Paul, my partner, couldn’t be more English (although he was born in Canada and spent time living in Ireland). He typifies a certain kind of polite English gentility. He even has a few nice tweeds and a bowler hat, has participated in lots of aristocratic activities and has his name listed in Debrett’s. He has the noble face and fair colouring of a traditionally English man and the impeccable manners to go with it. I find him ravishing, of course, but saying that I have also always found Mediterranean men quite fascinating.
There’s something about their long black eyelashes, their moody looks and dark eyes. A hint of blue stubble on a not long shaved jaw and a bout of mad gesticulation always sends my pulse racing. I wrote previously about my dalliance with a psychotic Greek, which maybe taught me a lesson about what lies underneath the Latin temperament but that didn’t stop me enjoying ogling the men of Rome.
I went to Rome in 2005 on a very cheap flight with my ex partner, Rob and had booked an inexpensive hotel in Trastevere, a slightly more bohemian neighbourhood which was a moderate walk into central Rome. The flight was ropey, the in flight food was Pringles and the stewards wore fleeces, but the hotel was amazing. It was everything you’d expect of a classy Roman Hotel, dark wood panelling, huge bed with white linen and lots of ostentatious gold things here and there. The hotel guest book was full of pictures of cheesy Euro-pop singers accompanied by their lavish signatures. The bathroom had one of those showers with jets all the way up which was certainly a stimulating experience. Unsurprisingly, we both spent a lot of time showering.
The hotel breakfast was idyllic for a vegetarian carbohydrate addict like me. It consisted entirely of cake and coffee. Now that is a proper breakfast. I love a bit of cake of a morning. The evening meals were something I struggled with. The restaurants would serve everything separately, meat, then a plate of spinach, then some potatoes. The local people seemed to take an age to eat too, musing over their food and talking, drinking, musing a bit more and finally, maybe, eating a little. As a definite non-food fan, I found this quite absurd, I like to scoff and go. I’m a bit of philistine when it comes to food. Fine cuisine is often wasted on me.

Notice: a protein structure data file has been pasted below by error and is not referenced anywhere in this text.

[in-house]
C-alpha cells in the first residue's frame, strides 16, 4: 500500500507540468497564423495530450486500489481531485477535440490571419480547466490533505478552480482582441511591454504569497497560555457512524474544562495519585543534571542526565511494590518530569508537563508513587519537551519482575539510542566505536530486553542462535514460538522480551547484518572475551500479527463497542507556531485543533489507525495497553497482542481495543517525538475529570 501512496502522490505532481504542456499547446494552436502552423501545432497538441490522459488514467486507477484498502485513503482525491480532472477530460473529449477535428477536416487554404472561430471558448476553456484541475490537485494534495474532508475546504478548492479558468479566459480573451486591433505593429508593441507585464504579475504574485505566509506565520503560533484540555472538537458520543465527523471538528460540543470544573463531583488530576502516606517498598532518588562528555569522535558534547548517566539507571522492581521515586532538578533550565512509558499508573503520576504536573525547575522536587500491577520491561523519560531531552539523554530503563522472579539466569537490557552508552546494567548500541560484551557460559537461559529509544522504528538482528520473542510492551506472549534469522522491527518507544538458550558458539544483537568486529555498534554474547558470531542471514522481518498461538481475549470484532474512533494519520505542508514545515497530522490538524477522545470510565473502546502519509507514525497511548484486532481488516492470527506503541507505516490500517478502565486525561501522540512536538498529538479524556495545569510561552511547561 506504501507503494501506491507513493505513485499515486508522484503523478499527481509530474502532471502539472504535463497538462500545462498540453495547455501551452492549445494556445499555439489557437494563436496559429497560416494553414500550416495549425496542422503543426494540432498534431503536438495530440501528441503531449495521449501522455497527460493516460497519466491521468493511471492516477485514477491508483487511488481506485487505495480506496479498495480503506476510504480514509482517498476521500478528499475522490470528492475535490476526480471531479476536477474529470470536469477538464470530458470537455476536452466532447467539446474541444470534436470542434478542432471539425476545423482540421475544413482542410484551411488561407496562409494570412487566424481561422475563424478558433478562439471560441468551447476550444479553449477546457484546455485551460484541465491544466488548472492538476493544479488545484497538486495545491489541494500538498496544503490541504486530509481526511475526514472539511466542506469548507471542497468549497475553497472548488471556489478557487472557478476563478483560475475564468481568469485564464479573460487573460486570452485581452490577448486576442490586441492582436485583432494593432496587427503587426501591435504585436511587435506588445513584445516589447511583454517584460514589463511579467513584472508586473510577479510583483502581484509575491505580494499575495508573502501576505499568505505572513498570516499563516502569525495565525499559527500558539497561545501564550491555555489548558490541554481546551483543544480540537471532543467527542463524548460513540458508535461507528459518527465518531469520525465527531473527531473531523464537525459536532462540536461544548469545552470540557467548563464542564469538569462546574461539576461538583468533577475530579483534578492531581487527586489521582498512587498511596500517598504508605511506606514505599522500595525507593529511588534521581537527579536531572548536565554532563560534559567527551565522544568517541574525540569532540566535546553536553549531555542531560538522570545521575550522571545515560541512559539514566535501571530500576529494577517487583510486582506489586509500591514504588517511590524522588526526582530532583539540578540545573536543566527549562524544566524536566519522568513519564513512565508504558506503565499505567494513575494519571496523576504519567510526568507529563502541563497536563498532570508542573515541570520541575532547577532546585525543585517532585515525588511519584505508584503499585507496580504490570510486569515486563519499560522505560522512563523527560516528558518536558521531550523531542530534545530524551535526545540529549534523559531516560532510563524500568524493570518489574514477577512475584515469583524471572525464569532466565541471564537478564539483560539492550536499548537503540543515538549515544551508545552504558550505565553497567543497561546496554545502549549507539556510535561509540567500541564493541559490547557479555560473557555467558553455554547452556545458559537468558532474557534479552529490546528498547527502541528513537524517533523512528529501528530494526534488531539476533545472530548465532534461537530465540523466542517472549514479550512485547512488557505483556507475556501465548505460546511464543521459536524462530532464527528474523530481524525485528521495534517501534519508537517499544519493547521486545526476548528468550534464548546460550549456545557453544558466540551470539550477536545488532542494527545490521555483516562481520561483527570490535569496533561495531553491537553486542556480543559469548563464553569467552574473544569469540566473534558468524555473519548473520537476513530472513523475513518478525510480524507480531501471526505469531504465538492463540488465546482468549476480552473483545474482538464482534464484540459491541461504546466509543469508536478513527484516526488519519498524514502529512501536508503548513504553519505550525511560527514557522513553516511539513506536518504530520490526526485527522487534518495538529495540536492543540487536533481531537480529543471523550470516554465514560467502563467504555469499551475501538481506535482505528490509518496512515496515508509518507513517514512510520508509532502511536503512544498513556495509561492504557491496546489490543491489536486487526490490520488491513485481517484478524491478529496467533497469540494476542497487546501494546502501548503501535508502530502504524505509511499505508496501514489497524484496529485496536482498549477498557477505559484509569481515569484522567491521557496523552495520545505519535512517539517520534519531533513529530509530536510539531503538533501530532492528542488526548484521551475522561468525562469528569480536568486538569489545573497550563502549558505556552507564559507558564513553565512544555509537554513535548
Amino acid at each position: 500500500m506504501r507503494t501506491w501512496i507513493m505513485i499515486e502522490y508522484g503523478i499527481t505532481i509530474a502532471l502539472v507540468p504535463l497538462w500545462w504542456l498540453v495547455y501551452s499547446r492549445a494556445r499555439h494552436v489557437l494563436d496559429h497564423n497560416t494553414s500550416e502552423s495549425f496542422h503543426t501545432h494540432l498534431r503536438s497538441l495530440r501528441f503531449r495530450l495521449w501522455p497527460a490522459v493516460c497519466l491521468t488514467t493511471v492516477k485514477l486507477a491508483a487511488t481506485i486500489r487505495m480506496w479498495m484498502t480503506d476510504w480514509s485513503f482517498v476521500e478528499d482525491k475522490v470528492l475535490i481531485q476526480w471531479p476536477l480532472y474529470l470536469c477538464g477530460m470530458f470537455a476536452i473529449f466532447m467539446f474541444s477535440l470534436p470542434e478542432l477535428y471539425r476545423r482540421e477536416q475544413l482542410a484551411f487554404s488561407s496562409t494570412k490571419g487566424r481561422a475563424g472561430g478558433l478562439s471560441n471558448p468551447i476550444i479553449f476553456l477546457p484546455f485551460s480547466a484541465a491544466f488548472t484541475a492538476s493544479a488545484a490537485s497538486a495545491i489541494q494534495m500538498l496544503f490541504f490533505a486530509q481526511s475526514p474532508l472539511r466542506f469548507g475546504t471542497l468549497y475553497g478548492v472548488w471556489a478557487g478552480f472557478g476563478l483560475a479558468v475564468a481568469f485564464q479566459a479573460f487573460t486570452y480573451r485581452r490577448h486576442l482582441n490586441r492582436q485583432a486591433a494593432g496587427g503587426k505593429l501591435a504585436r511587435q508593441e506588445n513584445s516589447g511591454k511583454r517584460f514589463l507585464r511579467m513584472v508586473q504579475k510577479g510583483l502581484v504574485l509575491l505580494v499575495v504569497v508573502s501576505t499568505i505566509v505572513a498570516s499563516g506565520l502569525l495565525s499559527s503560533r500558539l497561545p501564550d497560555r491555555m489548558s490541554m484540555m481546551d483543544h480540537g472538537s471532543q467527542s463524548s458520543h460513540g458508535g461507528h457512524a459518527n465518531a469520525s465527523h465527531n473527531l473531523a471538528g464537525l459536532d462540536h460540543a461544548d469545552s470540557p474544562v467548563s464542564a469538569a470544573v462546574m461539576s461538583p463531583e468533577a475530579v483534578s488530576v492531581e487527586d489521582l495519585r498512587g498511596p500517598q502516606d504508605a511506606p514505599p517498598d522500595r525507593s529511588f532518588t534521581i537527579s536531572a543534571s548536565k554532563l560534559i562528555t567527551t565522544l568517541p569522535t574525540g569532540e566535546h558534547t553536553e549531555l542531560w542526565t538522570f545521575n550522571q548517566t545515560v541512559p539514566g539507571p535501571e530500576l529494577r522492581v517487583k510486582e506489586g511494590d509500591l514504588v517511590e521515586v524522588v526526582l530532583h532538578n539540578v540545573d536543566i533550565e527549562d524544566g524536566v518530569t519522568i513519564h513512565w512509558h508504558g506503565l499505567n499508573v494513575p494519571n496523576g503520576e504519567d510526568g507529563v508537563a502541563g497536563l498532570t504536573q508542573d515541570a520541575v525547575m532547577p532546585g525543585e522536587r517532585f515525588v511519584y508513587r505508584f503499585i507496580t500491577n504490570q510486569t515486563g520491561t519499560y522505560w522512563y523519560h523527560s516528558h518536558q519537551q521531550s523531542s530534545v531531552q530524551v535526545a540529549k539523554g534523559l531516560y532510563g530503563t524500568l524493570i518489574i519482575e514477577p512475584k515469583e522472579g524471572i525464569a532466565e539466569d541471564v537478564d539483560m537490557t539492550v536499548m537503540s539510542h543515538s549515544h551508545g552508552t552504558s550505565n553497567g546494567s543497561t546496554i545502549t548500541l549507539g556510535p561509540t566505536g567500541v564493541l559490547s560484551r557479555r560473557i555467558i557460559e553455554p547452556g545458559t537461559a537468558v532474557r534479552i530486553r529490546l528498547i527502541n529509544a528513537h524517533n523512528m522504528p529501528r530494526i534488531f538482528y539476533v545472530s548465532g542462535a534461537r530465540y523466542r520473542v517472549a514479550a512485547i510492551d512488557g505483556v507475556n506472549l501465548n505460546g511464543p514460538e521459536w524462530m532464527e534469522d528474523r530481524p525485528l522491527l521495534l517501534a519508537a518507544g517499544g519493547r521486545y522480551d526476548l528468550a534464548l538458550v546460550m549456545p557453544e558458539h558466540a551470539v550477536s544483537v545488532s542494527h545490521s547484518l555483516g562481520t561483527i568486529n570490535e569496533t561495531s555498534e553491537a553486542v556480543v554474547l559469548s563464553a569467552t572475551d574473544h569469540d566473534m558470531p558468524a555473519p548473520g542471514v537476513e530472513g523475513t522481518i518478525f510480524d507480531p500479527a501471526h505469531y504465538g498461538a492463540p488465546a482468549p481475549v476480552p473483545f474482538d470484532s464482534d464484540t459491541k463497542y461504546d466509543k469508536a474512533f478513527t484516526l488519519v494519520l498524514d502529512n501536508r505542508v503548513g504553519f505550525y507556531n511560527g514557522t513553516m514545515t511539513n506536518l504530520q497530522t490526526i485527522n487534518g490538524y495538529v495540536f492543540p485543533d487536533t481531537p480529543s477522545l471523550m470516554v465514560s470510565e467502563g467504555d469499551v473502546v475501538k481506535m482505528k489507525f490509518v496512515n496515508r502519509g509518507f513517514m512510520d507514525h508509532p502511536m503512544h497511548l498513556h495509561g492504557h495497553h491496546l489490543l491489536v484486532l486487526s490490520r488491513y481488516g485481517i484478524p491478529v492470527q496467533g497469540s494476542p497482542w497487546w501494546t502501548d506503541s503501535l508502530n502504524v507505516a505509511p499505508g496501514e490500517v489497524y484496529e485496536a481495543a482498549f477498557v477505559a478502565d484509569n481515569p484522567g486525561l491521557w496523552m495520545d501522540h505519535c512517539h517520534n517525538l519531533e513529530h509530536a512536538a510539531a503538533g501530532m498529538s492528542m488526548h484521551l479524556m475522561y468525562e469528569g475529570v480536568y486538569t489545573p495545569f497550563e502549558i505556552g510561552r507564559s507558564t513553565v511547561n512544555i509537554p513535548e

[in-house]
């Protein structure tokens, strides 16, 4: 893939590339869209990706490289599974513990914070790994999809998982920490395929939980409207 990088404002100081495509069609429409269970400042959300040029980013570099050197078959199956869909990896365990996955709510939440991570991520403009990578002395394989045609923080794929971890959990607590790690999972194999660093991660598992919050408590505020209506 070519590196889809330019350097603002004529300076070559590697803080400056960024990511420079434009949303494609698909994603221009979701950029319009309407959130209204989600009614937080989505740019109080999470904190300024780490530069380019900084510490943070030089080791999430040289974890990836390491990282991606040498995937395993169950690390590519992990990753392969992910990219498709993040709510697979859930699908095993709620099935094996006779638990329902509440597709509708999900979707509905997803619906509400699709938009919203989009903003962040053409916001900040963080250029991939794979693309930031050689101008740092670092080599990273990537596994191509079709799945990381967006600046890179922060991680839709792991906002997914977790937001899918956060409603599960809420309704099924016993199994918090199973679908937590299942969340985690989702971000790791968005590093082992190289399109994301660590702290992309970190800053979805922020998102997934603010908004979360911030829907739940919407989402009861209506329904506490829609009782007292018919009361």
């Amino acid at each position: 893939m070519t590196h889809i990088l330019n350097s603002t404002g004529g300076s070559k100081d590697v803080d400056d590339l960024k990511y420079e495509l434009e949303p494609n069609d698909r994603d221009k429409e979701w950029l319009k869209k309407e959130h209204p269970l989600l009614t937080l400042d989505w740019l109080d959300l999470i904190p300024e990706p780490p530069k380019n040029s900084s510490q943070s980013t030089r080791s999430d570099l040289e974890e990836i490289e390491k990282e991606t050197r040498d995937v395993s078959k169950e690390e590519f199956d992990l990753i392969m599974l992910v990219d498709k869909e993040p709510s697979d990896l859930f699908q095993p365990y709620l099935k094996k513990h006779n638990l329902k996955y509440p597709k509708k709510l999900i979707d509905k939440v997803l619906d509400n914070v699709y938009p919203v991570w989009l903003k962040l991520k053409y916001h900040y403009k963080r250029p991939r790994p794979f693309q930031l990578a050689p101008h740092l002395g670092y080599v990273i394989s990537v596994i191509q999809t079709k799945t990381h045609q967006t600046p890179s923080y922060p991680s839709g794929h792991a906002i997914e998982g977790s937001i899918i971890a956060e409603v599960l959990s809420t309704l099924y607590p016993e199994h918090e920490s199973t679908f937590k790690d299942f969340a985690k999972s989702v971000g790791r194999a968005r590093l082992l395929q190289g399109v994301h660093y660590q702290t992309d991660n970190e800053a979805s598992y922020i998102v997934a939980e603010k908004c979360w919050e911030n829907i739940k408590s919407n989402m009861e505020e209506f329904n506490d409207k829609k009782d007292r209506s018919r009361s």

It was August and incredibly hot and muggy with bouts of drizzly rain which left you damp and even stickier. I really did love the place though. It was a bewildering experience to walk around Rome. The city is compact and presents you with surprises continually. You walk along a fairly grand street and suddenly you’re confronted by the Pantheon or the Coliseum, sprouting up like misplaced illusions. The noise was overwhelming. There was always the sound of sirens in the background and no wonder as every car seemed to be peppered with scratches and dents. Zebra crossings were frightening. They’d stretch across 4 lanes of traffic and the only way to ensure cars would stop for you was to stick close to a nun. Italians won’t run over a nun.
There were a lot of nuns. Nuns of all shapes and sizes with habits of every colour, mostly delicate pale pastels. They tended to run in packs. I devised a little game whereby we’d score points for finding the most sinister looking or ugliest nun. We scored a lot of points. One carrying a guitar scored an extra bonus.